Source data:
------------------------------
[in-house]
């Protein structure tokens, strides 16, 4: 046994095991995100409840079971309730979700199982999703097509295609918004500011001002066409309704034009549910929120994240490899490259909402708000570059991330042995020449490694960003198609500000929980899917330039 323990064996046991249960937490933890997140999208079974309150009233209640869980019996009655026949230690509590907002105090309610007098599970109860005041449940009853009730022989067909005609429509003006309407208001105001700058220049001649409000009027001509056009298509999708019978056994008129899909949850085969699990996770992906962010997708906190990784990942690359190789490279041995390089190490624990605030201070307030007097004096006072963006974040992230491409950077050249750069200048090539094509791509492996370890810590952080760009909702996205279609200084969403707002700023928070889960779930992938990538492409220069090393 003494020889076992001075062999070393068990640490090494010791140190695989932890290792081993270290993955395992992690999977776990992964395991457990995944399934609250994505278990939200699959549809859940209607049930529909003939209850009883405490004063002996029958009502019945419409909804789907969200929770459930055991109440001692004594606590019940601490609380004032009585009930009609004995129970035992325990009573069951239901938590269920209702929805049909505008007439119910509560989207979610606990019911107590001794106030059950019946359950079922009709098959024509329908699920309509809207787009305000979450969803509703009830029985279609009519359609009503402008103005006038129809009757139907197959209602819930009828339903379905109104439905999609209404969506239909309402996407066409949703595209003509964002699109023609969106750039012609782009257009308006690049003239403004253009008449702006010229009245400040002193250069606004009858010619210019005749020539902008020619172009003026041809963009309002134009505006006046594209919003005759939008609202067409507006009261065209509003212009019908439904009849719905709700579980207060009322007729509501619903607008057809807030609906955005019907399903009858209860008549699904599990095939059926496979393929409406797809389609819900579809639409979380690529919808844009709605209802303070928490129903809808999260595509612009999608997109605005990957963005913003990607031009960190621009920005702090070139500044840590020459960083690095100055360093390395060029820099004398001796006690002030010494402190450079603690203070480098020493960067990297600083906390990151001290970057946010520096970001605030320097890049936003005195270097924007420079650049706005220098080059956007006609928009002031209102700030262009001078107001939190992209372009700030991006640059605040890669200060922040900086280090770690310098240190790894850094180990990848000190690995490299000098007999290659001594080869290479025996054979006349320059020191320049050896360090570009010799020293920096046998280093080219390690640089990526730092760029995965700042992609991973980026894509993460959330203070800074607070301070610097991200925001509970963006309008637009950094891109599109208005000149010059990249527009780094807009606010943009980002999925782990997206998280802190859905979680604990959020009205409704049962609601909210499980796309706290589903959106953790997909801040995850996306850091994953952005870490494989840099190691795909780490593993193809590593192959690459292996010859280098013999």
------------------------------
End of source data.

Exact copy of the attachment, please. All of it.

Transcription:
[in-house]
């Protein structure tokens, strides 16, 4: 046994095991995100409840079971309730979700199982999703097509295609918004500011001002066409309704034009549910929120994240490899490259909402708000570059991330042995020449490694960003198609500000929980899917330039 323990064996046991249960937490933890997140999208079974309150009233209640869980019996009655026949230690509590907002105090309610007098599970109860005041449940009853009730022989067909005609429509003006309407208001105001700058220049001649409000009027001509056009298509999708019978056994008129899909949850085969699990996770992906962010997708906190990784990942690359190789490279041995390089190490624990605030201070307030007097004096006072963006974040992230491409950077050249750069200048090539094509791509492996370890810590952080760009909702996205279609200084969403707002700023928070889960779930992938990538492409220069090393 003494020889076992001075062999070393068990640490090494010791140190695989932890290792081993270290993955395992992690999977776990992964395991457990995944399934609250994505278990939200699959549809859940209607049930529909003939209850009883405490004063002996029958009502019945419409909804789907969200929770459930055991109440001692004594606590019940601490609380004032009585009930009609004995129970035992325990009573069951239901938590269920209702929805049909505008007439119910509560989207979610606990019911107590001794106030059950019946359950079922009709098959024509329908699920309509809207787009305000979450969803509703009830029985279609009519359609009503402008103005006038129809009757139907197959209602819930009828339903379905109104439905999609209404969506239909309402996407066409949703595209003509964002699109023609969106750039012609782009257009308006690049003239403004253009008449702006010229009245400040002193250069606004009858010619210019005749020539902008020619172009003026041809963009309002134009505006006046594209919003005759939008609202067409507006009261065209509003212009019908439904009849719905709700579980207060009322007729509501619903607008057809807030609906955005019907399903009858209860008549699904599990095939059926496979393929409406797809389609819900579809639409979380690529919808844009709605209802303070928490129903809808999260595509612009999608997109605005990957963005913003990607031009960190621009920005702090070139500044840590020459960083690095100055360093390395060029820099004398001796006690002030010494402190450079603690203070480098020493960067990297600083906390990151001290970057946010520096970001605030320097890049936003005195270097924007420079650049706005220098080059956007006609928009002031209102700030262009001078107001939190992209372009700030991006640059605040890669200060922040900086280090770690310098240190790894850094180990990848000190690995490299000098007999290659001594080869290479025996054979006349320059020191320049050896360090570009010799020293920096046998280093080219390690640089990526730092760029995965700042992609991973980026894509993460959330203070800074607070301070610097991200925001509970963006309008637009950094891109599109208005000149010059990249527009780094807009606010943009980002999925782990997206998280802190859905979680604990959020009205409704049962609601909210499980796309706290589903959106953790997909801040995850996306850091994953952005870490494989840099190691795909780490593993193809590593192959690459292996010859280098013999």